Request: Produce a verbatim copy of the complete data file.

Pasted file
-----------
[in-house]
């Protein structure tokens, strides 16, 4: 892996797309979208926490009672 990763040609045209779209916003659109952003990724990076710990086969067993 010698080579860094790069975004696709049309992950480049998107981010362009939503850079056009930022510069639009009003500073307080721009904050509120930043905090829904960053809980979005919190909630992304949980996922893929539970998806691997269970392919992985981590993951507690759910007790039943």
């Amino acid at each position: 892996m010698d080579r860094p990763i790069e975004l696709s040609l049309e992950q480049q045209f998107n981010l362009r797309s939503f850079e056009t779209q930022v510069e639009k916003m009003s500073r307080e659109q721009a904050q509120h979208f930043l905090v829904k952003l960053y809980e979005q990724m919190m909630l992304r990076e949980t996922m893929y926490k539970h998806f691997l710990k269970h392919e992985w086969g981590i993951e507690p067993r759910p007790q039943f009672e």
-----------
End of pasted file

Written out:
[in-house]
């Protein structure tokens, strides 16, 4: 892996797309979208926490009672 990763040609045209779209916003659109952003990724990076710990086969067993 010698080579860094790069975004696709049309992950480049998107981010362009939503850079056009930022510069639009009003500073307080721009904050509120930043905090829904960053809980979005919190909630992304949980996922893929539970998806691997269970392919992985981590993951507690759910007790039943």
């Amino acid at each position: 892996m010698d080579r860094p990763i790069e975004l696709s040609l049309e992950q480049q045209f998107n981010l362009r797309s939503f850079e056009t779209q930022v510069e639009k916003m009003s500073r307080e659109q721009a904050q509120h979208f930043l905090v829904k952003l960053y809980e979005q990724m919190m909630l992304r990076e949980t996922m893929y926490k539970h998806f691997l710990k269970h392919e992985w086969g981590i993951e507690p067993r759910p007790q039943f009672e």